Becoming a “Stronger” Coach in the Off-Season

As coaches, we stress to our athletes the importance of the off-season to make individual and team improvements.  We have a fairly large block of time (several months) and we teach if they use that time well, they will see great gains.

The off-season is also an important time for growth as a coach. While I was at the University of Central Missouri, our staff would schedule a learning trip each spring to visit colleagues on other College or NFL staffs.  In order to efficiently use our time on these junkets, I always wanted to have some very specific topics to investigate, rather than just going and “talking football”.

Each winter, our staff completed the following three-step process; End of Season Self-Scout, an End of Season Efficiency Analysis and The “Lowlight” Analysis.  Completing these tasks gave us the data on what we needed to focus on during the off-season, which ultimately made us better, more efficient coaches.

End of Season Self-Scout

During the season, as each game was played, we broke down every defensive scrimmage play by down, distance, field zone, first level (DL) stunt, second level stunt and coverage.  At the end of the season we compiled all of the data to determine if we had any glaring tendencies based on down and distance or field zone.

End of Season Efficiency Analysis
def statsUsing the same breakdown data, we analyzed how efficient we were in each area.  We calculated average yard per play for each down (1-4) and distance (S,M,L,XL) combination.  We did the same for every front, stunt, and coverage we ran, as well.  From this we could calculate, for instance, the percentage of times we were successful on first down (under 4 yards) and what front, stunt, coverage combinations we were using.  We could readily see which of our fronts (and stunts and coverages) we were having the most success with, and which ones there may be problems with.


The “Lowlight” Analysis

The third annual analysis entailed examining all of our “bust” plays.  We made a “cutup” of every running play that gained over 10 yards and another for passing plays that gained over 15 yards.  In the era of Hudl and web based video editing this can be accomplished in a snap.  When we first started this process at the University of Central Missouri, we were literally “cutting up” 16mm film and splicing together all of these clips.  It was quite a process and involved about a weeks work just making the film.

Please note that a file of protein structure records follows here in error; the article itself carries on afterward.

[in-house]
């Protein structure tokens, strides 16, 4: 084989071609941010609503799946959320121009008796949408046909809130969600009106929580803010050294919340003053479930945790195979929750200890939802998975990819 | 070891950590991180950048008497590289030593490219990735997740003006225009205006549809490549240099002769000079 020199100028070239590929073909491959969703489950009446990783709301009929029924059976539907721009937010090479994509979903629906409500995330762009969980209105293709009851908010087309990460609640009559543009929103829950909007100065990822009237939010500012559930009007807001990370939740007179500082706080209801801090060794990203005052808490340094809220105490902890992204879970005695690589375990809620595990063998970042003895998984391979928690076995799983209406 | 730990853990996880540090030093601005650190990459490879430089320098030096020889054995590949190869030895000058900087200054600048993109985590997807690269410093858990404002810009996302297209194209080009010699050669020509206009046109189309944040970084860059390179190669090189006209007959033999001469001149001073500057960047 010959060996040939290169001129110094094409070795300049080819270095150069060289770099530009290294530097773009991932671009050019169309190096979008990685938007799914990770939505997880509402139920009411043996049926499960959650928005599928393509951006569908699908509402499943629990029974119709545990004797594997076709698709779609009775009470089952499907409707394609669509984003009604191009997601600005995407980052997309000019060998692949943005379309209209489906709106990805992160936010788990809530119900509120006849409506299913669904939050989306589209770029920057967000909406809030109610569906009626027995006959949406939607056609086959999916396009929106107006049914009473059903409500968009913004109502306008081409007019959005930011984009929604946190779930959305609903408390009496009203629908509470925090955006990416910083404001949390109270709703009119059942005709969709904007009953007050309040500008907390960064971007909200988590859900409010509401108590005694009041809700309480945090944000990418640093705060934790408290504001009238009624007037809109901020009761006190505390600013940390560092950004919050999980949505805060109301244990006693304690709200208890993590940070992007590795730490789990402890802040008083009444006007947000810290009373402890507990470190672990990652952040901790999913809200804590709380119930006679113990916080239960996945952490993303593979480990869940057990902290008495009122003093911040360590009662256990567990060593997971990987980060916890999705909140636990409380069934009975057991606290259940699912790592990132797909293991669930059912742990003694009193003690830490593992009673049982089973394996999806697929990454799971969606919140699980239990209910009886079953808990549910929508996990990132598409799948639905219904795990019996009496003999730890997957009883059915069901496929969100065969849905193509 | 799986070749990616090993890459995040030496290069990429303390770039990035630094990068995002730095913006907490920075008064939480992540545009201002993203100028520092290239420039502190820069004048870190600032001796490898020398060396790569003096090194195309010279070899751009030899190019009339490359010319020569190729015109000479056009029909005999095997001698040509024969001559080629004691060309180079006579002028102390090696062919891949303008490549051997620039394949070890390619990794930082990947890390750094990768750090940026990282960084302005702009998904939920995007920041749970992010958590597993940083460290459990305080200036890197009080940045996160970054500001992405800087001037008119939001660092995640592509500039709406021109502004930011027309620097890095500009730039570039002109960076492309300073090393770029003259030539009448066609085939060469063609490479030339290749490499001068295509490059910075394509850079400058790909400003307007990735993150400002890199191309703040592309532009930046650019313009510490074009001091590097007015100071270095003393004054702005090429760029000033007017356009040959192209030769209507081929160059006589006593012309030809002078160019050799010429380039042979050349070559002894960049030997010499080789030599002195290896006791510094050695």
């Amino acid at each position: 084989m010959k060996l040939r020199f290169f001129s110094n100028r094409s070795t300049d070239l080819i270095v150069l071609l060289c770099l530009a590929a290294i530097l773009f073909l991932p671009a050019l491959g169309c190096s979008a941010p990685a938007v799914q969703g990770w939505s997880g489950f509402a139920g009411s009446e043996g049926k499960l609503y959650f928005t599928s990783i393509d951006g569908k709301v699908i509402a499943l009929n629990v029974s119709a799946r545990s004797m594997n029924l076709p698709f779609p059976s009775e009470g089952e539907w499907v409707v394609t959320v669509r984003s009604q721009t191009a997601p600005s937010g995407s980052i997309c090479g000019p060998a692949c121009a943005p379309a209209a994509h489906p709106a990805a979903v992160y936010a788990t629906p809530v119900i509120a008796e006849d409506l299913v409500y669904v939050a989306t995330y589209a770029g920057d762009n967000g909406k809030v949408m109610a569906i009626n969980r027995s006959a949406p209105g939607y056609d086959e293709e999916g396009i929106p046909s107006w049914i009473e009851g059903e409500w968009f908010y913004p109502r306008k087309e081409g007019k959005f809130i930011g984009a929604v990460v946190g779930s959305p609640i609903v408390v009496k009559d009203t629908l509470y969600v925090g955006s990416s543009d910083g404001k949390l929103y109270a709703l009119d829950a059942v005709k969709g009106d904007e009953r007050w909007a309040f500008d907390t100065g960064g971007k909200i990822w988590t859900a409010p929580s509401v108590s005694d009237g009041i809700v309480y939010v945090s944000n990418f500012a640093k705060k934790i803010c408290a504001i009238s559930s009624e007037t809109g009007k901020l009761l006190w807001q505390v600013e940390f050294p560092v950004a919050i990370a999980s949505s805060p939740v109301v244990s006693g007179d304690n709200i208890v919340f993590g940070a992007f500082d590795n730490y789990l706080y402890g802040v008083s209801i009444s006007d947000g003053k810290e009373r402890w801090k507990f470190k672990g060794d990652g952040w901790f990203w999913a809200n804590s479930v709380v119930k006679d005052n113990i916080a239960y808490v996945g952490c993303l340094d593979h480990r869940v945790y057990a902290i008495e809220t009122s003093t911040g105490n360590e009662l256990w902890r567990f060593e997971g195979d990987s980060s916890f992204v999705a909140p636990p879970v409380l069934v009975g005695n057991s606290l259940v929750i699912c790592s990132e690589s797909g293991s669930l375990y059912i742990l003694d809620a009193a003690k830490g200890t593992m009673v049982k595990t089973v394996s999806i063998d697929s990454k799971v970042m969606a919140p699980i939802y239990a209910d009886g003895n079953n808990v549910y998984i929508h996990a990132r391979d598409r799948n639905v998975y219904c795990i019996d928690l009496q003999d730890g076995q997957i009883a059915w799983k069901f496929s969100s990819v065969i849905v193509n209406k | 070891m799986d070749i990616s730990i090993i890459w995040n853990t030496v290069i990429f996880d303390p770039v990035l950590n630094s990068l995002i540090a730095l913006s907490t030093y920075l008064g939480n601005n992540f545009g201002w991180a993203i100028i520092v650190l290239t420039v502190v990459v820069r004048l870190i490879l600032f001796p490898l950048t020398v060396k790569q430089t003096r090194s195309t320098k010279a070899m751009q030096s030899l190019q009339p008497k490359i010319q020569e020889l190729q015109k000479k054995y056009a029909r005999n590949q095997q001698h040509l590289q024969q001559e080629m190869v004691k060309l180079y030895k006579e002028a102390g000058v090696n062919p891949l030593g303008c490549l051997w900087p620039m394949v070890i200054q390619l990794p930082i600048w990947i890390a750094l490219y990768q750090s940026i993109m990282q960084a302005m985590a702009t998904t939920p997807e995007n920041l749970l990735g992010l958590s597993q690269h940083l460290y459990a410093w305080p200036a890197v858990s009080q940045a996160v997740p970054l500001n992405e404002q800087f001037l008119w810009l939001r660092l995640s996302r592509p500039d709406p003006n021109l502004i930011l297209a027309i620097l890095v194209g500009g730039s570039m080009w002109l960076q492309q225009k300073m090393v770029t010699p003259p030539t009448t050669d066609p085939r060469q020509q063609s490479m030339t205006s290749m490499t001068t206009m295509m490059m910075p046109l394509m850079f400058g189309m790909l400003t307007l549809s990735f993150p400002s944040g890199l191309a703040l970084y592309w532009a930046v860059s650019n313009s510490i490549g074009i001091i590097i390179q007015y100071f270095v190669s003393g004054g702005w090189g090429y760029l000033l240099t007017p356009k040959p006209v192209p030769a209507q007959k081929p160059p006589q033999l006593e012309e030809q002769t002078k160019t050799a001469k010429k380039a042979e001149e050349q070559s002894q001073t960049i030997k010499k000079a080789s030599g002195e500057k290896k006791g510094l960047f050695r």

Once the video was compiled, we would go through and analyze every play to determine what was the main cause (or causes) for the play to “bust”.  We assigned causes to general categories such as alignment, assignment, missed tackle, bad call (by me), poor angle, pad level, lack of effort, etc..  The tallied results gave us an immediate area of emphasis going into the next season.  We also analyzed the “bust” video based on front, stunt, coverage, and down and distance.

At the end of this three-step process, we usually had a pretty clear picture of our priorities for the upcoming spring (or fall) practices.  It also gave us as individual coaches, areas of improvement we needed to make going into the next season.  Along with the physical and mental improvements we are asking our athletes to make in the off-season, we also expected concurrent improvements in our coaching and teaching methods.

Thanks to for featuring this post in their Coach’s Corner column today!

Any Questions – Just Comment or Email!

Jeff Floyd –

Recruiting – Make a “WOW” Highlight Video

I have a pretty good perspective on this topic.  As a college coach at the University of Central Missouri and William Jewell College, I was recruiting in the era of VHS tapes.  I had to literally go from school to school and pick up videotapes (game and highlights) of athletes or leave a postage paid packet for them to mail the video to our office.  Players and coaches at that time had to physically sit with two VHS recorders and manually punch a button to record from one to another to make a highlight video.